October 3, 2007 | BITE: My Journal

Autumn Falls on Park Avenue, Summer Lingers at BLT Market

Some details are weird but Park Avenue Autumn has a cozy copper glow.
Some details are weird but Park Avenue Autumn has a cozy copper glow.

            The Farmer’s Almanac will note that fall came to Park Avenue Autumn September 23rd when it was still late summer at BLT Market and Indian summer at Grayz.  But autumn came first to the Four Seasons on September the 22nd tra la la. And no surprise… They’ve been at this clever seasonal rotation game for years in this Philip Johnson landmark space.

            It was an expensive game dreamed up by Joe Baum, the 20th century master of restaurant showbiz. “Costumes, accessories, flora and fauna would change with the season,” I wrote in New York, winter of 1970.  “Four stylized trees would be the graphic symbol: peach-blossomed in spring, leafy green in summer, aflame in autumn, stripped brown in winter.  Cummerbunds, matchbooks, cocktail napkins, even cloakroom checks, service plates, page-boy uniforms -- the whole magnificent megillah -- changing with the seasons.”

            Shifting seasons has gotten less demanding even at the Four Seasons now.  Still, in contrast to the majesty of that space, there is definitely a slightly Home Depot feel to the AvroKO switch on Park Avenue:  the screw-on wall panels, the tacky little leatherette placemats, the bizarre rope nooses overhead grasping wooden poles, the reversible chair backs’ upholstery reversed, the uncushioned wooden seats.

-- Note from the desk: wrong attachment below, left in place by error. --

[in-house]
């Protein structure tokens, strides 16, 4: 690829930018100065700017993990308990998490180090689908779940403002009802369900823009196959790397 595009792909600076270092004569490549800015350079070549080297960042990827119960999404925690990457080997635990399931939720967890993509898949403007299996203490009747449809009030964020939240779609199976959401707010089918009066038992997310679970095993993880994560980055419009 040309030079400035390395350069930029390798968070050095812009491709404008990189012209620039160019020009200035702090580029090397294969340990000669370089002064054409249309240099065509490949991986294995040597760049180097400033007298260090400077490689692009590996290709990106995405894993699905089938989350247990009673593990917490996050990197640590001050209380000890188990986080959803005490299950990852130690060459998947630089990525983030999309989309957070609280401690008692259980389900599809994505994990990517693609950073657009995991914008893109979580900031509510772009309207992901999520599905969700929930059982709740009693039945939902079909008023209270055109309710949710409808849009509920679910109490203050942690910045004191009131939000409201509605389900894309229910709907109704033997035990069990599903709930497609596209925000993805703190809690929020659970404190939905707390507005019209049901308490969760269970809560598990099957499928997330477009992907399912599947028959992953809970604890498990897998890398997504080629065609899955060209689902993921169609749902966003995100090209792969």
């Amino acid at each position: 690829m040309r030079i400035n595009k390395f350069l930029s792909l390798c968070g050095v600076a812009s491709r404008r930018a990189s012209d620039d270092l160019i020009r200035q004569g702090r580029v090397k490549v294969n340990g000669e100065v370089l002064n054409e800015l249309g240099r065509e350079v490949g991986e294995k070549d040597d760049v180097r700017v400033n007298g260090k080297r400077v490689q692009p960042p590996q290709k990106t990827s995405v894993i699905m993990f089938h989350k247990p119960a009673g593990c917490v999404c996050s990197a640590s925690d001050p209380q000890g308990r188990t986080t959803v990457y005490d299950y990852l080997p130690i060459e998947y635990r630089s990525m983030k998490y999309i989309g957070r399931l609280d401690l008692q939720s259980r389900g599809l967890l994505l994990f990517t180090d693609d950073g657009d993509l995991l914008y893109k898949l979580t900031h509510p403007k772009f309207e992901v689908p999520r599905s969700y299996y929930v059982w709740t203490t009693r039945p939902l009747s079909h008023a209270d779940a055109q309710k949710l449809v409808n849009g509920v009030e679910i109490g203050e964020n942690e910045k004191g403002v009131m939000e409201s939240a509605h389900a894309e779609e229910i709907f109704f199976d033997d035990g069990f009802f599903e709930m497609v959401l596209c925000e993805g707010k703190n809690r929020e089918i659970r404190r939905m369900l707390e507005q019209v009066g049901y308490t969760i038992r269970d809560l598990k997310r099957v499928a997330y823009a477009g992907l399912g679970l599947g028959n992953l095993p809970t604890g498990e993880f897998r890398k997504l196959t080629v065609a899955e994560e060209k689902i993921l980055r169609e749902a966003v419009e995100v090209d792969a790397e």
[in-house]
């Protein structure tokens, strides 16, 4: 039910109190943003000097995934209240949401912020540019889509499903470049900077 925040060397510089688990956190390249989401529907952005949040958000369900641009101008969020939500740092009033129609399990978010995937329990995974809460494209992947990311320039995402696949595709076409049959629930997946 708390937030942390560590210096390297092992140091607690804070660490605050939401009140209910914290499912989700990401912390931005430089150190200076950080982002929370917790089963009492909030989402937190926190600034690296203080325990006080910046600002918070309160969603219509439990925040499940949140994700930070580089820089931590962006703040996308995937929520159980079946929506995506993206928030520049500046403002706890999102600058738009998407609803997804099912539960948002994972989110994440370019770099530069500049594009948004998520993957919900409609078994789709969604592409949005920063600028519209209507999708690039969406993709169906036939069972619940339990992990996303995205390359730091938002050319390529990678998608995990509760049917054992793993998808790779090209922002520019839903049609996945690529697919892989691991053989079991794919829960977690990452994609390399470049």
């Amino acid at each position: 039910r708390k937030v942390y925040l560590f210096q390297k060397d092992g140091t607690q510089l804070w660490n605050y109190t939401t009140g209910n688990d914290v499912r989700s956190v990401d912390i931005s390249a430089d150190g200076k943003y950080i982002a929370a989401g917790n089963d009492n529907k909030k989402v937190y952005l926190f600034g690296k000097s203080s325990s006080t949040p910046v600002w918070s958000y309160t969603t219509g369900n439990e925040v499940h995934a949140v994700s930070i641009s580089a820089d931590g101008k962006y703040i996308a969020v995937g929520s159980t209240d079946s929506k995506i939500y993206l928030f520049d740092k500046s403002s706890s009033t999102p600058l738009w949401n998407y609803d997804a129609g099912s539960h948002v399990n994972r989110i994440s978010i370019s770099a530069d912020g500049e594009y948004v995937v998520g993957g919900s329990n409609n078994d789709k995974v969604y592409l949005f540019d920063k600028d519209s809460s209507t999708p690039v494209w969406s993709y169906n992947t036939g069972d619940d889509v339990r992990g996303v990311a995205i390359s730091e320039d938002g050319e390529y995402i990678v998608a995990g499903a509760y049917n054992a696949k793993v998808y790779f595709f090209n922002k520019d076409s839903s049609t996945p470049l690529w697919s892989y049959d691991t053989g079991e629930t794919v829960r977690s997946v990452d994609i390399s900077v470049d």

Even so.  I love it anyway.  I love the forests of bittersweet everywhere, love the way copper globes and amber gels cast warm, flattering light and I’m amused by how proud the still quirkily ingenuous servers are with their new brown aprons. I am as happy with Chef Craig Koketsu’s luscious venison chops as I was with his lamb of summer.  The venison doesn’t need its shower of pomegranate and pumpkin seeds but I sympathize with his need to shout, Autumn!  Indeed, I’ve got pomegranate seeds coming and going – even in my crispy cabbage haystack salad where cleanly fried shrimp are hiding.  It’s a small thing, pomegranate seeds, but I suppose our server, Little Miss Muffet, with her high squeaky voice could have warned me. (My hard-hearted dinner companion makes her move five feet away from his ear to his wife’s side of the table.  Nobody ever said he is the chivalrous sort.)